I find Kevin Horrigan amusing, even on the occasions when I may not entirely agree with him. This time I’ll just make two observations:
When Mr. Horrigan lumps all “bike people” together, he’s forgetting an informed and competent bicycling minority that supports equal access to travel lanes as far more desirable than bike lanes, because the latter confer second-class status on cyclists, and increase the risk of car-bike collisions, among other issues.
The organization leading this effort nationally is CyclingSavvy, which offers comprehensive bike education courses. CyclingSavvy Instructor Karen Karabell runs the local affiliateCyclingSavvy – St. Louis.
I also disagree with Mr. Horrigan when he writes near the end that cyclists and transit users only prefer those modes until they can afford a car, which has “horses and buses and bicycles beat all to hell.” That’s true for some, but there are others who want to be good environmental stewards, as well as doing something healthful, by bicycling for transportation. See, for example, BICYCLING Made SIMPLE for how it can be done safely on regular “Incomplete” streets.
The following is a long excerpt from the full article.
Transportation policy • Streets are incomplete without buckboard lanes.
January 31, 2014 11:45 pm • Kevin Horrigan • firstname.lastname@example.org
The St. Louis County Council has gone and passed a “Complete Streets” ordinance that gives the back of its hand to buckboards. It’s unconscionable. How can a street be called complete if there is no dedicated lane for buckboards?
There was plenty of blame to go around in the council’s 6-0 vote on Jan. 21 to adopt a modified Complete Streets bill. The bicycle people were heard from. The car people were heard from. The pedestrians and transit people were heard from. But there was nary a word raised in support of buckboards.
It might be argued that’s because very few people drive buckboards these days. To which the answer is “Duh … that’s because there are no buckboard lanes.”
Without dedicated buckboard lanes, this transportation mode of the future will not be able reach its full potential. The suburbs will continue to sprawl. People will continue to idle in traffic, sucking in carcinogens instead of the fragrant, methane-rich, emissions of Old Dobbin.
This cannot stand.
The big dispute that hung up the Complete Streets ordinance for two months was between the bicycle people and the car people. Bicycle people around the country are convinced that if America would just mandate the construction of bike lanes, transit islands and sidewalks every time it built or rebuilt a road, then pretty soon everyone … would abandon their cars, move into quaint city dwellings and create a city of the future, which would look an awful lot like the city of the past, only with more tattoos and fewer suburbs. Transportation policy would drive development, or lack thereof.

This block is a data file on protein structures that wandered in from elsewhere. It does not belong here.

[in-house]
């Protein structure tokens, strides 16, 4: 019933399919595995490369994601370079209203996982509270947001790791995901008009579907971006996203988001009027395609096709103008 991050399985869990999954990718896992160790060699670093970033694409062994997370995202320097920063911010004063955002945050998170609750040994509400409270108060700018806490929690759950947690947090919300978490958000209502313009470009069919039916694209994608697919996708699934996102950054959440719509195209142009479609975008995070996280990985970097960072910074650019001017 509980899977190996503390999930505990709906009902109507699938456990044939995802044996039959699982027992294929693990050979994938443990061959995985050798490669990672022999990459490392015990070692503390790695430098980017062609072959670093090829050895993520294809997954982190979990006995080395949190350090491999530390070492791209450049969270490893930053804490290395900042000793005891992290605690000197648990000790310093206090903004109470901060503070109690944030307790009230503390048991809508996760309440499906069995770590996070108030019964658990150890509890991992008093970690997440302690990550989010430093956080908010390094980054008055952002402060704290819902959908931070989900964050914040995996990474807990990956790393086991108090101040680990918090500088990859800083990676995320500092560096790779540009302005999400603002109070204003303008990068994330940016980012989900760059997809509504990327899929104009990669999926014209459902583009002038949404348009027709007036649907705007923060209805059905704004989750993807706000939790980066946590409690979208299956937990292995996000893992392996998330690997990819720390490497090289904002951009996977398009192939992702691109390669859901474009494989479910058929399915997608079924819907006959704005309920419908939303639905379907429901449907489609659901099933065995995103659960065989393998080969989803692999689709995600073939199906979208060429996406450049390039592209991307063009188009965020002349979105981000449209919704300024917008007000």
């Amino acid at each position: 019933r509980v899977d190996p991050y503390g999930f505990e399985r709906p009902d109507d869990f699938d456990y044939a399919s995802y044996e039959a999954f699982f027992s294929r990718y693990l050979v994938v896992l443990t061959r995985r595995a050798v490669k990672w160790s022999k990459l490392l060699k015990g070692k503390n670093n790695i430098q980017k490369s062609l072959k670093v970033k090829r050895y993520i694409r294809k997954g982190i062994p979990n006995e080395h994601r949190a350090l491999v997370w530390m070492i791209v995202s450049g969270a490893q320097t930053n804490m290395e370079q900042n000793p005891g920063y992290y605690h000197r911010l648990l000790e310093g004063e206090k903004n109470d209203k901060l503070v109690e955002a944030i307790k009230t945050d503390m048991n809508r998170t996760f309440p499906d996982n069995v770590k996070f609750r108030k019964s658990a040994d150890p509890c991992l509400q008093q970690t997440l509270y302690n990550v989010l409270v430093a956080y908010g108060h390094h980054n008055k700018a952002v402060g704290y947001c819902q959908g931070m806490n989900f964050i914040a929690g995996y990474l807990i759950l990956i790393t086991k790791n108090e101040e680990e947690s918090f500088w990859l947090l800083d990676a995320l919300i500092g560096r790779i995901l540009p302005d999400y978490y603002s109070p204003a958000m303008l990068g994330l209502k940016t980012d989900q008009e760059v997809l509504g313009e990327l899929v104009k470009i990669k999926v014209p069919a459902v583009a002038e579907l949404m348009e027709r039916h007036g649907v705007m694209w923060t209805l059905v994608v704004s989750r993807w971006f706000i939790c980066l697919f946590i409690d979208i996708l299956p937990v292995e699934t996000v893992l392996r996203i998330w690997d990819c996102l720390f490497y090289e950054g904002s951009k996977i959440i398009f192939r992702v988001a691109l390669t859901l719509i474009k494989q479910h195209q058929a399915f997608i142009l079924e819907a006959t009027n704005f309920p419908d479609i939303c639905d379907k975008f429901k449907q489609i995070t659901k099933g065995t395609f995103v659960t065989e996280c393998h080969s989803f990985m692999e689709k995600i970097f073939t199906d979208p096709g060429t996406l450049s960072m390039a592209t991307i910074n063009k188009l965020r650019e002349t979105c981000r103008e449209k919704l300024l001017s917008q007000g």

The county highway department, which (naturally) employs people who are attuned to building highways, was skeptical. Eventually the ordinance was modified to say that bike lanes, transit lanes, etc., will be built when they are practical. You will wait a long time to hear a highway engineer call a bicycle lane practical.
This is where the buckboard argument could have carried the day. What is more practical than a buckboard? A simple four-wheel wooden wagon, with an angled board at the driver’s feet to protect against a bucking horse (hence the name), buckboards were the pickup trucks of their day.
Which raises another point: The addition of buckboard lanes to the Complete Streets policy would attract support from covered wagon owners, stagecoach companies, surrey-with-the-fringe-on-top dandies and everyone else who, but for the lack of a dedicated traffic lane, would trade in his car for a horse-drawn conveyance of some ilk.
Admittedly, in any horse-drawn conveyance, the horse presents some issues. Horses are high-maintenance animals that require feed, forage, veterinarians, farriers and grooming. These (and other) horse-related issues may account for the fact that buckboards fell out of favor approximately 30 seconds after the invention of the horseless carriage. Also: As more people moved to cities, they found it hard to quarter a horse in a two-flat.
So Americans began riding bicycles and taking public transit, first in the form of “trolleys” and “street cars,” and then in the form of “buses” and “MetroLinks.” They did so, most of them, until they could afford a car, which let’s face it, have horses and buses and bicycles beat all to hell.
But cars are not pure. Cars create emissions that warm the planet (so do horses, but at a much smaller rate). Cars created urban sprawl. Cars are bad, bad things, which is why transportation policies must now be designed to persuade people that bicycling is a viable alternative for travel, particularly if you’re traveling back to the 19th century.
In which case, you should definitely consider a buckboard.
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Complete Streets, St. Louis County Council, Sustainable Transport, Buckboard, Transportation Policy, County Highway Department